The Data for Policy conference has initiated such policy-data interactions by bringing together researchers from different disciplines, people with technical expertise and those with knowledge of different policy domains. Data & Policy aims to sustain this debate and extend beyond the conference by linking together other institutions and networks, and providing a trusted venue for researchers, policy specialists and all who are interested in the implications of data for citizens, services and how they are governed.

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Category :Public Access
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Canada OpenAIRE Task Group calls on institutions to participate in pilot project to harvest Canadian institutional repositories - 14 Jun 2019

The OpenAIRE Task Group (part of the CARL Open Repositories Working Group) is looking for institutions to participate in a pilot project to harvest Canadian institutional repositories.

OpenAIRE is a set of services funded through the European Commission to track research outputs resulting from EC-funded projects, and to help monitor open access compliance. The CARL-OpenAIRE collaboration will involve working with OpenAIRE on a project to track Canadian-funded research outputs.

The CARL-OpenAIRE project involves the harvesting of Canadian data providers (article and data repositories, as well as Canadian journals). The metadata will be integrated into the large OpenAIRE database and enhanced through text and data mining techniques of the Canadian funders’ public grants database, and other external databases such as Crossref, to infer relationships between authors, institutions and funders. OpenAIRE will then provide a view of research outputs funded by the Tri-Agencies.

As a first step, a subset of Canadian institutional repositories will participate in a pilot project to adopt the OpenAIRE metadata guidelines version 4, in order to develop streamlined recommended practices that will assist other institutions in participating at a later stage of the project. Full details on the pilot project are available in this document.

Pilot institutions will need to commit resources (1-2 weeks of staff time) towards both technical implementation of guidelines as well as metadata curation (to ensure OpenAIRE elements are complete). In particular, pilot institutions will be undertaking steps such as: implement the OpenAIRE Guidelines Version 4 with support from the OpenAIRE Task Group; validate the repository with OpenAIRE validator and fix errors; document steps to comply with OpenAIRE and share any code developed to support compliance; and share lessons learned with the Task Group and broader community.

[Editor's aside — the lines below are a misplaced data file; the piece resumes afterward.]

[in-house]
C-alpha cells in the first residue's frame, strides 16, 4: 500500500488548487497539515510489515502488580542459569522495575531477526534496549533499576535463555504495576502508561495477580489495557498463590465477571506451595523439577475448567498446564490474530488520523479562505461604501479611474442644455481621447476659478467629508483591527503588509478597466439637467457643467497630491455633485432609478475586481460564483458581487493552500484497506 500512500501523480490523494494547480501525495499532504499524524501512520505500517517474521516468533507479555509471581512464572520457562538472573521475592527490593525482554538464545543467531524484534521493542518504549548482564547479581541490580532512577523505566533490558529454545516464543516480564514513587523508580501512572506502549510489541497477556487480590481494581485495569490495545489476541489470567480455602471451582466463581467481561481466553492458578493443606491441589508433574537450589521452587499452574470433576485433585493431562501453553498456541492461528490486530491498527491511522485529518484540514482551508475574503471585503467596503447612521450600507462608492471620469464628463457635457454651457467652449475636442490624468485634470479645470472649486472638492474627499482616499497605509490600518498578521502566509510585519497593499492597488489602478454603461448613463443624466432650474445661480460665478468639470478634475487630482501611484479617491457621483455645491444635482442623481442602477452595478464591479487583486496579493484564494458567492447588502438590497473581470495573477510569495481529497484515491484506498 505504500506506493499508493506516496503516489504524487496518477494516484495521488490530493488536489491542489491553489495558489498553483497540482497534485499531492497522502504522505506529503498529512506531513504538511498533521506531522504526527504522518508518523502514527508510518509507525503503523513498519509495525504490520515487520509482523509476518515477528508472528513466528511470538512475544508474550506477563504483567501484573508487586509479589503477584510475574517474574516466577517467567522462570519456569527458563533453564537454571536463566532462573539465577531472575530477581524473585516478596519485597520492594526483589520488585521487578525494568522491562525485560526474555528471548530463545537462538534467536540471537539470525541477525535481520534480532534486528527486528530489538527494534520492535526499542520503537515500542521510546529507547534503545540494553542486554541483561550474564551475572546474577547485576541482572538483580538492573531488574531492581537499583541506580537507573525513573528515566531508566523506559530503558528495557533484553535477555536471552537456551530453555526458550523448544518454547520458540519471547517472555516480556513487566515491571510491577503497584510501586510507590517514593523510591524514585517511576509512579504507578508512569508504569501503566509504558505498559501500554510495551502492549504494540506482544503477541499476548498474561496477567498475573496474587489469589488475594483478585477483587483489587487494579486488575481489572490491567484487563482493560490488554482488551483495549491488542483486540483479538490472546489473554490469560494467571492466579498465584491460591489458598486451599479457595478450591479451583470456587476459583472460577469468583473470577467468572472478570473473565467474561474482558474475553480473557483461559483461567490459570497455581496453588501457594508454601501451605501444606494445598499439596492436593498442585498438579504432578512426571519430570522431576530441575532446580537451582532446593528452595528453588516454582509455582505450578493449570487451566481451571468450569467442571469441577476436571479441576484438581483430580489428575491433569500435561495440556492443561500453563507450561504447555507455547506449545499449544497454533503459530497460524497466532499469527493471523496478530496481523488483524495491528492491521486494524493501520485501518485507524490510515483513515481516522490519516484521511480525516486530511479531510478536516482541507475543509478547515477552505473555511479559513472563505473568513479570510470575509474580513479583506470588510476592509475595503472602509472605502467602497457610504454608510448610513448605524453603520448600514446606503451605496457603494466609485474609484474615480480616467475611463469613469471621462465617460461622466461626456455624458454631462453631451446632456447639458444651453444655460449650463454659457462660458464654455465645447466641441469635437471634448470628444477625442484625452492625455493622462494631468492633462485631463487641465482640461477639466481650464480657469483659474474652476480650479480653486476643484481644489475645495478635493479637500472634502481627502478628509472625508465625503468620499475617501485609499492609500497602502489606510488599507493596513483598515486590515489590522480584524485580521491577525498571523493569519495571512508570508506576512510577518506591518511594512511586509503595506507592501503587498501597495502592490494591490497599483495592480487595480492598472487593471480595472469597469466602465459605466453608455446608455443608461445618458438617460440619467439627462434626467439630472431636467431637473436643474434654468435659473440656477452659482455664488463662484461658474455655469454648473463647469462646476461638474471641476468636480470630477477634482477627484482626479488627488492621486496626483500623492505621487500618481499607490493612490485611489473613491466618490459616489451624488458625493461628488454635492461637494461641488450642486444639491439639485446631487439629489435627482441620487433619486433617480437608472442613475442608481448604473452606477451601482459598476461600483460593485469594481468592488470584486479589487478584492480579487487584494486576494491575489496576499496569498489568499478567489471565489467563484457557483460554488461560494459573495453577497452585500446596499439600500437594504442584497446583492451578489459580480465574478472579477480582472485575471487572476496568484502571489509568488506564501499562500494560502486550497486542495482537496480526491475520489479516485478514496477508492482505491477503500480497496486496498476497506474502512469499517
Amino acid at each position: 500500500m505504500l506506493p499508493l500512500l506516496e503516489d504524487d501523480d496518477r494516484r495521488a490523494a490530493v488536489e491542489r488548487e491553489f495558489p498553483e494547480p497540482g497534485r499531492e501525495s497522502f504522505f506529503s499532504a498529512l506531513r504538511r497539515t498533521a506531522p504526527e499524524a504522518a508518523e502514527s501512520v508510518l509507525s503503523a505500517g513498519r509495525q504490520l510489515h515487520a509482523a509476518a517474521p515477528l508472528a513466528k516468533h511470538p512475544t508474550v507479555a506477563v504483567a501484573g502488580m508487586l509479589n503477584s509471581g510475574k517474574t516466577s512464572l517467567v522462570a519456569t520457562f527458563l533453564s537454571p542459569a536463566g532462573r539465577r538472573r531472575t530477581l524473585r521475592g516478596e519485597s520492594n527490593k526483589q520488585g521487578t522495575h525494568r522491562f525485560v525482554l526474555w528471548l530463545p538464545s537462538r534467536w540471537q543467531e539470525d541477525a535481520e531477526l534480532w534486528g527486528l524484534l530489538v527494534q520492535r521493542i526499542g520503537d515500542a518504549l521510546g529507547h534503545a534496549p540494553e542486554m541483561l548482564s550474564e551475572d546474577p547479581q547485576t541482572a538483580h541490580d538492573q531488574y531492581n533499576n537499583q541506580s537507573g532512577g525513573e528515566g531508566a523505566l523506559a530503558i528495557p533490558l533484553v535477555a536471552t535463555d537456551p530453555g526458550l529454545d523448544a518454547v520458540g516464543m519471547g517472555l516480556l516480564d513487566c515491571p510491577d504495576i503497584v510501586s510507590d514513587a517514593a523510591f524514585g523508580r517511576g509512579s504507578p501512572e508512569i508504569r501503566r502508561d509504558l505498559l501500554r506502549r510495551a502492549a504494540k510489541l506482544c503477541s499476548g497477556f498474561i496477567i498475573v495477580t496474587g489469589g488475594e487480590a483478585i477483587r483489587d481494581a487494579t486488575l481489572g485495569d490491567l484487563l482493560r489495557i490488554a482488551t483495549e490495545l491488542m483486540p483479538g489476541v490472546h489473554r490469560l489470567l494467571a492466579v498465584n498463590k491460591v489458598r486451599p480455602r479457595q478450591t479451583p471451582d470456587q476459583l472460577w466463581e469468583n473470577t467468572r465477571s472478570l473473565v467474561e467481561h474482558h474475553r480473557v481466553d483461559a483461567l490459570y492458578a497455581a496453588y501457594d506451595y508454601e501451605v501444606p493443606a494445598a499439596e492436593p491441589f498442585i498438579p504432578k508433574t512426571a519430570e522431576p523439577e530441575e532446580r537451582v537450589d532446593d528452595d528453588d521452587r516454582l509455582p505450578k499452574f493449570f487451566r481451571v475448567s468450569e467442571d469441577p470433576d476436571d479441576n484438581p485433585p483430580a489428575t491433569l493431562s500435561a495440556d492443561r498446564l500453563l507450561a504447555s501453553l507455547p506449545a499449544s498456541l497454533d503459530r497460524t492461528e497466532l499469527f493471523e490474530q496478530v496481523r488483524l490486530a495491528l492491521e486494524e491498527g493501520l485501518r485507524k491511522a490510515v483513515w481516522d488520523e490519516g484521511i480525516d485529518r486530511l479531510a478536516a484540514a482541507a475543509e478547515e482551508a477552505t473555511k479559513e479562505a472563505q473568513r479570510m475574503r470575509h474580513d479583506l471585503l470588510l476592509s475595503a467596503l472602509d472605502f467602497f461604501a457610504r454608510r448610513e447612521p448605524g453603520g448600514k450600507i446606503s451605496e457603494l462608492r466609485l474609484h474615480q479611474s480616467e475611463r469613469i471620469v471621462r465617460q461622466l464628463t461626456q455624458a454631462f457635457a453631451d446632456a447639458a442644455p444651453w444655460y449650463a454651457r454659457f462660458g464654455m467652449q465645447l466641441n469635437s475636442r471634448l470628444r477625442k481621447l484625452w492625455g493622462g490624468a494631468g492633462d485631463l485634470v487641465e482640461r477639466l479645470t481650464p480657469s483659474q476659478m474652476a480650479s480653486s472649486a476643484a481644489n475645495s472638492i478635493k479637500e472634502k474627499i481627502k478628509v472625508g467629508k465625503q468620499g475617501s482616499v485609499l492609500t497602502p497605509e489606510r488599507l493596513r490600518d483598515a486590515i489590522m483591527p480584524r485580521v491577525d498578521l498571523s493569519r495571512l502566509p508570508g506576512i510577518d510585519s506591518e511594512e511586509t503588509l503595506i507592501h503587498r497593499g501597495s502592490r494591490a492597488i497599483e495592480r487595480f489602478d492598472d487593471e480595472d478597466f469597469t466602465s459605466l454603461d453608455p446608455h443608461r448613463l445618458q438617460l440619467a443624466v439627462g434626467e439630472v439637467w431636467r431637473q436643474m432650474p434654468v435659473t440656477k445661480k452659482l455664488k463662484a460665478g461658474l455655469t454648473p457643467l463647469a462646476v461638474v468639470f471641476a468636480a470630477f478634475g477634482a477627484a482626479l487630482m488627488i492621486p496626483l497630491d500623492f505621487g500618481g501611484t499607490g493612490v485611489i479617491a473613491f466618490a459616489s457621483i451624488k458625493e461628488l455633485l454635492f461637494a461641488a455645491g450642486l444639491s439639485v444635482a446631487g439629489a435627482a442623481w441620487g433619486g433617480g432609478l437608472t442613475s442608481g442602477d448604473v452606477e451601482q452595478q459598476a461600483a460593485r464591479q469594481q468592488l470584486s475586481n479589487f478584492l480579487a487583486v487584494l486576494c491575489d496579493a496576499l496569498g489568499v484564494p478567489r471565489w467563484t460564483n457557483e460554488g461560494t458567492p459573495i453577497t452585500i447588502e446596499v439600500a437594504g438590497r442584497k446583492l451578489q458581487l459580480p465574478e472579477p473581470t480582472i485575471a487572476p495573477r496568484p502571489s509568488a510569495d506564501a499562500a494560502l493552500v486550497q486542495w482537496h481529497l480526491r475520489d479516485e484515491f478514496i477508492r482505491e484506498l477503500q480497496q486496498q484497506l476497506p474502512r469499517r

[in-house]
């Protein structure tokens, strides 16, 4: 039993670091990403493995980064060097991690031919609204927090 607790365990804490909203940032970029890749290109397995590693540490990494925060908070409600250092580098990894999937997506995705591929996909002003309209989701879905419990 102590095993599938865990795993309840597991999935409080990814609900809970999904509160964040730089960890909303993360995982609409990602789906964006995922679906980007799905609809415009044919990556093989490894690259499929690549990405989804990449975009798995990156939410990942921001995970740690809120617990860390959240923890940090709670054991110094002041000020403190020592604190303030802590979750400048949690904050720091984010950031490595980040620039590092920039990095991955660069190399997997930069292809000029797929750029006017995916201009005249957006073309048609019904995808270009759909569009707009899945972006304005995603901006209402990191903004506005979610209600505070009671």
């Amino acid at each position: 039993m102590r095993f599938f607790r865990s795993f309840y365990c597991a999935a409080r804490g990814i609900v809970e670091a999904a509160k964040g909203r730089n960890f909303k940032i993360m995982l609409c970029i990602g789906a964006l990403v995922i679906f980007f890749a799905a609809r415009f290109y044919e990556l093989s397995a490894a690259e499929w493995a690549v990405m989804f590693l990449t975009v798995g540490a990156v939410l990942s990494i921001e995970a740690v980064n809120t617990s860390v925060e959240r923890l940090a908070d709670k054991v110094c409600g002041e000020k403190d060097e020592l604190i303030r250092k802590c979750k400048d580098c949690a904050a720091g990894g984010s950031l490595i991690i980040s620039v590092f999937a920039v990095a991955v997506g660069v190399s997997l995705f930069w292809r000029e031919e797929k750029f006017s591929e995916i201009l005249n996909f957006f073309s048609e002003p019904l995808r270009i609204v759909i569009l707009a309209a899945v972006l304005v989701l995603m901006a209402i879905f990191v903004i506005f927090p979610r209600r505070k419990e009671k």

Steps 1-2 of the pilot will take place from early July 2019 to early September, while steps 3-4 will likely extend until November 2019. During this last phase, lessons learned in the pilot will be used to develop support materials and guidance for other Canadian repositories in providing their metadata to OpenAIRE. All Canadian institutions with a repository will be invited to participate in the CARL-OpenAIRE project once the pilot is complete.

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Forward ThisForward ThisTheme: Alliances, Partnerships & Consolidations
Category :Digital Archiving
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France EDP Sciences signs new agreement with Publons Reviewer Recognition Service - 14 Jun 2019

EDP Sciences has signed a new agreement for the ‘Publons Reviewer Recognition Service’ for the journals: Parasite (open access); Cahiers Agricultures (open access); Aquatic Living Resources; 4open (open access); and Sicot-J (open access).

As a society-owned publisher, EDP Sciences is mindful of its role within the scientific community and the interactions of the various members of that community in the publishing process.

The Publons Reviewer Recognition Service promises ‘a modern and rewarding peer review experience’; one which EDP Sciences is keen to extend to its reviewers in recognition of their crucial role in the publishing process and their vital contribution to academic rigour more generally.

The Reviewer Recognition Service from Publons, part of Clarivate Analytics, allows reviewers to record, verify, and showcase peer review contributions. Investment in this service is one of the many ways EDP Sciences understands and responds to the needs of the scientific community.

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Forward ThisForward ThisTheme: Alliances, Partnerships & Consolidations
Category :Scientific publishing
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UK Dimensions and the Norwegian Centre for Research Data partner to increase visibility of research in the Social Sciences and Arts & Humanities - 14 Jun 2019

Dimensions and the Norwegian Centre for Research Data (NSD) have announced their partnership which aims to increase visibility, searchability, and availability of research in the areas of Social Science and Arts & Humanities.

The Dimensions platform, which is part of technology company Digital Science, brings together over 140 million publications, awarded research grants, clinical trials, patents, policy documents and their associated metrics.

The European Reference Index for the Humanities and the Social Sciences (ERIH PLUS), which is managed by NSD, was created and developed by and for European researchers to enhance global visibility of high-quality research in the humanities published in academic journals in various European languages. The index enables researchers to better understand and promote the national and international importance of their research, ensuring that peer reviewed quality journals in the SSH continue to thrive.

As a starting point in their collaboration, Dimensions has integrated the ERIH PLUS list as journal list filter in Dimensions, enabling users to more easily identify research outputs that are related to journals listed in ERIH PLUS. Moreover, a new database ‘ERIH PLUS by Dimensions’ has been launched, which combines the functionality and extensive data sources of Dimensions with ERIH PLUS, enabling users to drill deeper into the research outputs within the journals of ERIH PLUS.

This partnership will improve ERIH PLUS’ role as an important source for research documentation and improve the services NSD can provide for all of users.

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Category :Software solutions